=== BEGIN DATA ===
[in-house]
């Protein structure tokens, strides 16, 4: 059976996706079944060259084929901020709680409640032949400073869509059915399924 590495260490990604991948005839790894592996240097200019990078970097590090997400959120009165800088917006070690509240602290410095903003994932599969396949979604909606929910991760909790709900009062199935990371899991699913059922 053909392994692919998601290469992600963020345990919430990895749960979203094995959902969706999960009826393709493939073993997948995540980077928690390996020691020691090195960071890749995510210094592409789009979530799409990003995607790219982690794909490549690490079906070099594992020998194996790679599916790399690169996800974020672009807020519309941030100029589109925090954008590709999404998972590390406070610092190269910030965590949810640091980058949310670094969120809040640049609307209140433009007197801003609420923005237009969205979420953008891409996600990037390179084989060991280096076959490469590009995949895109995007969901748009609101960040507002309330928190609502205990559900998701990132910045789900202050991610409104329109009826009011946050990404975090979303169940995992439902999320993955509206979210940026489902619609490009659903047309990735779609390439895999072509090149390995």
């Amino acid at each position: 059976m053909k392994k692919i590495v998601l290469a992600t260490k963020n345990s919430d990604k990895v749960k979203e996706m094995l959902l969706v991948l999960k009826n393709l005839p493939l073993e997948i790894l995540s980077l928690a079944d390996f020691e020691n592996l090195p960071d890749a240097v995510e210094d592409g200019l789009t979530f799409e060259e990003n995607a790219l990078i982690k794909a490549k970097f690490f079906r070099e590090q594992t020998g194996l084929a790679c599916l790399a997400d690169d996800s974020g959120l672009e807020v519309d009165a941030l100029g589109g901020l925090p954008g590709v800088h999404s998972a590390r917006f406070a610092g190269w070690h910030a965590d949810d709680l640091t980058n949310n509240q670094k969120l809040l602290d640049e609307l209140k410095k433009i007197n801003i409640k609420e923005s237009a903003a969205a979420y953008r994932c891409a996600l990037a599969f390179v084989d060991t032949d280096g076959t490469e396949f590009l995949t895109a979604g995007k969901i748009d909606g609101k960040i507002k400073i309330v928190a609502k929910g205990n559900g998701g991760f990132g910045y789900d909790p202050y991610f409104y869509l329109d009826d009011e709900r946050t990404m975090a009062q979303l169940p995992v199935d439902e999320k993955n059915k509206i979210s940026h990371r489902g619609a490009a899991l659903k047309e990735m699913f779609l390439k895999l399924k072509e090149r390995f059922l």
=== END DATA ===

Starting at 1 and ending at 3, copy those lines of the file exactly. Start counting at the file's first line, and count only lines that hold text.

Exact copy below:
[in-house]
């Protein structure tokens, strides 16, 4: 059976996706079944060259084929901020709680409640032949400073869509059915399924 590495260490990604991948005839790894592996240097200019990078970097590090997400959120009165800088917006070690509240602290410095903003994932599969396949979604909606929910991760909790709900009062199935990371899991699913059922 053909392994692919998601290469992600963020345990919430990895749960979203094995959902969706999960009826393709493939073993997948995540980077928690390996020691020691090195960071890749995510210094592409789009979530799409990003995607790219982690794909490549690490079906070099594992020998194996790679599916790399690169996800974020672009807020519309941030100029589109925090954008590709999404998972590390406070610092190269910030965590949810640091980058949310670094969120809040640049609307209140433009007197801003609420923005237009969205979420953008891409996600990037390179084989060991280096076959490469590009995949895109995007969901748009609101960040507002309330928190609502205990559900998701990132910045789900202050991610409104329109009826009011946050990404975090979303169940995992439902999320993955509206979210940026489902619609490009659903047309990735779609390439895999072509090149390995």
């Amino acid at each position: 059976m053909k392994k692919i590495v998601l290469a992600t260490k963020n345990s919430d990604k990895v749960k979203e996706m094995l959902l969706v991948l999960k009826n393709l005839p493939l073993e997948i790894l995540s980077l928690a079944d390996f020691e020691n592996l090195p960071d890749a240097v995510e210094d592409g200019l789009t979530f799409e060259e990003n995607a790219l990078i982690k794909a490549k970097f690490f079906r070099e590090q594992t020998g194996l084929a790679c599916l790399a997400d690169d996800s974020g959120l672009e807020v519309d009165a941030l100029g589109g901020l925090p954008g590709v800088h999404s998972a590390r917006f406070a610092g190269w070690h910030a965590d949810d709680l640091t980058n949310n509240q670094k969120l809040l602290d640049e609307l209140k410095k433009i007197n801003i409640k609420e923005s237009a903003a969205a979420y953008r994932c891409a996600l990037a599969f390179v084989d060991t032949d280096g076959t490469e396949f590009l995949t895109a979604g995007k969901i748009d909606g609101k960040i507002k400073i309330v928190a609502k929910g205990n559900g998701g991760f990132g910045y789900d909790p202050y991610f409104y869509l329109d009826d009011e709900r946050t990404m975090a009062q979303l169940p995992v199935d439902e999320k993955n059915k509206i979210s940026h990371r489902g619609a490009a899991l659903k047309e990735m699913f779609l390439k895999l399924k072509e090149r390995f059922l």